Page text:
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The Reformation in England remains a source of stimulating controversy for modern British historians. Was it a good thing or a bad thing? Were the English people delighted to be rid of medieval superstition, dump the Pope and privatise the estates of lazy, corrupt monks — the Whig view of history? Or was Protestantism a bleak Germanic creed imposed upon Merrie Englanders by the ruthless agents of the Tudor state — the view of revisionist historians such as Professor Jack Scarisbrick (The Reformation and the English People) and Professor Eamon Duffy (The Stripping of the Altars and The Voices of Morebath)?

The trump card played by Protestant historians in this historical debate has hitherto been the burning of almost 300 heretics during the brief reign of "Bloody'" Mary. The "Marian martyrdoms loom large in English national mythology," writes Duffy in his cogent and scholarly new book. "Even in our self-consciously secular times, 16th-century stereotypes, consolidated in the triumph of Protestantism under Queen Elizabeth, persist in popular culture." He cites Shekhar Kapur's film Elizabeth to make his point. 

This facile condemnation of the burning of heretics, Duffy considers, is the product of "moral hindsight" and is therefore anachronistic and not history at all. Nor is it the only misperception about the short reign of Queen Mary. Duffy disputes the critical assessment made by most historians of "the general competence, drive and direction of the regime". At the heart of the conundrum is the queen's cousin, Reginald Cardinal Pole, who returned from decades in exile in Italy as Papal Legate to re-establish the Catholic Church in England. Pole had Plantagenet blood and so was a cousin of Queen Mary: his mother, abritrarily executed by Henry VIII, had been a friend of Mary's mother, Catherine of Aragon, and for a time Mary's governess.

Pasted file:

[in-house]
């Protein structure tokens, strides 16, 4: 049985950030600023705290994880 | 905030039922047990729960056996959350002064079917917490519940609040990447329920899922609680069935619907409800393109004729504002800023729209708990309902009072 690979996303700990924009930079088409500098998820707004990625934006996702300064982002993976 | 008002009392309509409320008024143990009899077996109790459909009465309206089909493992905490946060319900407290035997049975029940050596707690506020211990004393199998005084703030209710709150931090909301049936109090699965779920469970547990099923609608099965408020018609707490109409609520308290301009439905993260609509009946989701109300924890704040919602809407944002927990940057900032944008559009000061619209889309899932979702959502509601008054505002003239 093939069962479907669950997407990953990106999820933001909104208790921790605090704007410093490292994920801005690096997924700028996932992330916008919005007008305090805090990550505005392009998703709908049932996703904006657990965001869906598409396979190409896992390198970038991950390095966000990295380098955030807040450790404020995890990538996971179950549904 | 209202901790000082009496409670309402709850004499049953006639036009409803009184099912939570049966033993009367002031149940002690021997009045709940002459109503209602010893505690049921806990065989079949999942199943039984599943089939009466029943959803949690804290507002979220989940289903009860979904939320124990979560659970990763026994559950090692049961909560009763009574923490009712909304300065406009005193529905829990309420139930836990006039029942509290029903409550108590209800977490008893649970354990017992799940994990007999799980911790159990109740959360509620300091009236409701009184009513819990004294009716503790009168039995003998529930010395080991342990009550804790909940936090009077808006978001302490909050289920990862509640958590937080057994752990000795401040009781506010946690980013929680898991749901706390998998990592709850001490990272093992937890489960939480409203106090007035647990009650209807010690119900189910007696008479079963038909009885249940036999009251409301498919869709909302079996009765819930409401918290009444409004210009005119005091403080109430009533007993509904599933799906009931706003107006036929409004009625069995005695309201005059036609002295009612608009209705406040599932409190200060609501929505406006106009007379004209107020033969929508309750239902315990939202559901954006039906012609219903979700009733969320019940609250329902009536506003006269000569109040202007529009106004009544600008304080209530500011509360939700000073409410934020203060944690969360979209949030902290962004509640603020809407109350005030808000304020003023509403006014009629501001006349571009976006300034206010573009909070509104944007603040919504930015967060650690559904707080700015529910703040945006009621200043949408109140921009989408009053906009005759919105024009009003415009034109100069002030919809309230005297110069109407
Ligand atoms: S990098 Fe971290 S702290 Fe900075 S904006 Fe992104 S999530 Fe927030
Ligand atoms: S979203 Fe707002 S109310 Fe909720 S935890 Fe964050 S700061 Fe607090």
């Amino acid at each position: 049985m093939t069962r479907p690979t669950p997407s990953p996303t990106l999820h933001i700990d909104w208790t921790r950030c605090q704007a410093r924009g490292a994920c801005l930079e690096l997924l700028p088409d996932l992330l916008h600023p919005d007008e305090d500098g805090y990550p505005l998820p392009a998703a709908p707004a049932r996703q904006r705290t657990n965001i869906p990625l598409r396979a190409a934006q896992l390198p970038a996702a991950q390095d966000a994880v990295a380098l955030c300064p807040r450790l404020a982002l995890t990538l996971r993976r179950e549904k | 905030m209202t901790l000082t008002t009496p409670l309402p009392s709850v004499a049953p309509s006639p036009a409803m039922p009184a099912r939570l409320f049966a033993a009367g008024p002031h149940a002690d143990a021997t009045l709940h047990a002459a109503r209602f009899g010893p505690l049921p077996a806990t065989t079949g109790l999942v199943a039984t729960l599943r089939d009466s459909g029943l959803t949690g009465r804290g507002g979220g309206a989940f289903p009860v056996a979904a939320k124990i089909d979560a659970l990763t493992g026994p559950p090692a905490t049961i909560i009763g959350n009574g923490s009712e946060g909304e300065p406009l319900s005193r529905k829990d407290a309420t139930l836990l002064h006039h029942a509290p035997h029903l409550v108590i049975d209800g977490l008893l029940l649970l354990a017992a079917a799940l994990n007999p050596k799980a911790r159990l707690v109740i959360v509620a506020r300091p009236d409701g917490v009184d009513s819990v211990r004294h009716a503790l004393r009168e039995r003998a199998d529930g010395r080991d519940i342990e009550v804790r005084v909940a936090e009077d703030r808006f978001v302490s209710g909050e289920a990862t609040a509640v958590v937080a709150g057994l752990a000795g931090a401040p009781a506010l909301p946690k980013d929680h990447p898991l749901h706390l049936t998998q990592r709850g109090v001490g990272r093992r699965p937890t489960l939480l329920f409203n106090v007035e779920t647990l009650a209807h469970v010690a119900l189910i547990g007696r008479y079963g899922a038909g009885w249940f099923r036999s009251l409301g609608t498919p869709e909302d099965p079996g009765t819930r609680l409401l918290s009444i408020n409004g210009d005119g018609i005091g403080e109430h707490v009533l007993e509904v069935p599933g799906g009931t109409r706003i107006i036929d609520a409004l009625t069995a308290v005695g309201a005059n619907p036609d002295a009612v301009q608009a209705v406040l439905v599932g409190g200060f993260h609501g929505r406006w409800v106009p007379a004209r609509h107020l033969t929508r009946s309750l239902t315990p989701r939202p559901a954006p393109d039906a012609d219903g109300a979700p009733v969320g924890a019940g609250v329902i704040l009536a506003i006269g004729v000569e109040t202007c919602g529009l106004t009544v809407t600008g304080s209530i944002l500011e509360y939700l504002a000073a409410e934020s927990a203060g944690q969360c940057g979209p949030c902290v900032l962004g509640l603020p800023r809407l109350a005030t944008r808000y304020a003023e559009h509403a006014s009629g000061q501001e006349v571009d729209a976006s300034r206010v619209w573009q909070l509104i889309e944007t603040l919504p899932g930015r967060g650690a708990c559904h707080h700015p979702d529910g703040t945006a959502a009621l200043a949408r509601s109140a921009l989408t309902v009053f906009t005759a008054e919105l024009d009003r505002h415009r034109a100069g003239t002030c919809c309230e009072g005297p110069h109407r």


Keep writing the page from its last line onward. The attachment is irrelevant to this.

Pole had been mooted as a possible husband for Mary (he was not ordained a priest until he became Archbishop of Canterbury in 1556). Was there an amitié amoureuse between Queen and Cardinal? Duffy eschews such psychological speculation: this is a work of serious history based on exhaustive research among primary sources. What is relevant is that Pole, before returning to England, had been a powerful figure in Rome and an architect of the Counter-Reformation. He had come within a single vote of being chosen as Pope, and had given a "magnificent opening address at the Council of Trent in 1546", courageously telling the assembled bishops that their sins and shortcomings were the cause of the present crisis in the Church.

Queen Mary's reign got off to a flying start. The attempt by the Duke of Northumberland to place the Protestant Lady Jane Gray on the throne instead of Mary was defeated: so too a rising in Kent led by Sir Thomas Wyatt. Convinced Protestants remained a vociferous minority but the long beards of their ministers were about as popular as the beards of Islamic mullahs in England today. Mary's triumph over Wyatt and Northumberland was taken as a sign that God was on her side, and "led scores of evangelicals to abandon their reformed opinion, seeing in her triumph the direct hand of God".

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